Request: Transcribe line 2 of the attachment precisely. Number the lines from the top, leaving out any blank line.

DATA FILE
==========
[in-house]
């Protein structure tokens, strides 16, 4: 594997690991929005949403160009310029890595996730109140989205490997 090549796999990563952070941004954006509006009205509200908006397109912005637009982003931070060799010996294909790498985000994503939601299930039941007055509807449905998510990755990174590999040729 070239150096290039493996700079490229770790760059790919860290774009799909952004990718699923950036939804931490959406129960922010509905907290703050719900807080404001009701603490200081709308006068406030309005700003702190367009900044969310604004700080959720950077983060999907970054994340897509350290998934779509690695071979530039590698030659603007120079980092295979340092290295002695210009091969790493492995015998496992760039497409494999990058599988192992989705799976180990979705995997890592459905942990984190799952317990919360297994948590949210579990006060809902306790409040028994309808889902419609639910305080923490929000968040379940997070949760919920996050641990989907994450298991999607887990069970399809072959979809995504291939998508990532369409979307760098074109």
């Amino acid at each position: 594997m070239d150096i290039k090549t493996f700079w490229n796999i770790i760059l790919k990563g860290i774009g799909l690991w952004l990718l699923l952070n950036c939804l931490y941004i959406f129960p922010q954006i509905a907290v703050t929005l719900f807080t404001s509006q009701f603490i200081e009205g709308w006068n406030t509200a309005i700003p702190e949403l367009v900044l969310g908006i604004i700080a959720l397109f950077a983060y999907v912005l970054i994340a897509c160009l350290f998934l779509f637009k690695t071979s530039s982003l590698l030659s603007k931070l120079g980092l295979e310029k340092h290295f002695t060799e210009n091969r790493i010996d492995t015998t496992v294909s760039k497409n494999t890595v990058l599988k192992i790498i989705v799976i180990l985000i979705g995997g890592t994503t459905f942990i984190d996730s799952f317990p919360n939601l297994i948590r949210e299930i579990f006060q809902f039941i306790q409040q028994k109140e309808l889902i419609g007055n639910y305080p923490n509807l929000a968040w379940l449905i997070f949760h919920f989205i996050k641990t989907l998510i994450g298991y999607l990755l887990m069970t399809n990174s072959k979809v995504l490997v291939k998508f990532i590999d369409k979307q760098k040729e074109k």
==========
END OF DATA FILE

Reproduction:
């Protein structure tokens, strides 16, 4: 594997690991929005949403160009310029890595996730109140989205490997 090549796999990563952070941004954006509006009205509200908006397109912005637009982003931070060799010996294909790498985000994503939601299930039941007055509807449905998510990755990174590999040729 070239150096290039493996700079490229770790760059790919860290774009799909952004990718699923950036939804931490959406129960922010509905907290703050719900807080404001009701603490200081709308006068406030309005700003702190367009900044969310604004700080959720950077983060999907970054994340897509350290998934779509690695071979530039590698030659603007120079980092295979340092290295002695210009091969790493492995015998496992760039497409494999990058599988192992989705799976180990979705995997890592459905942990984190799952317990919360297994948590949210579990006060809902306790409040028994309808889902419609639910305080923490929000968040379940997070949760919920996050641990989907994450298991999607887990069970399809072959979809995504291939998508990532369409979307760098074109």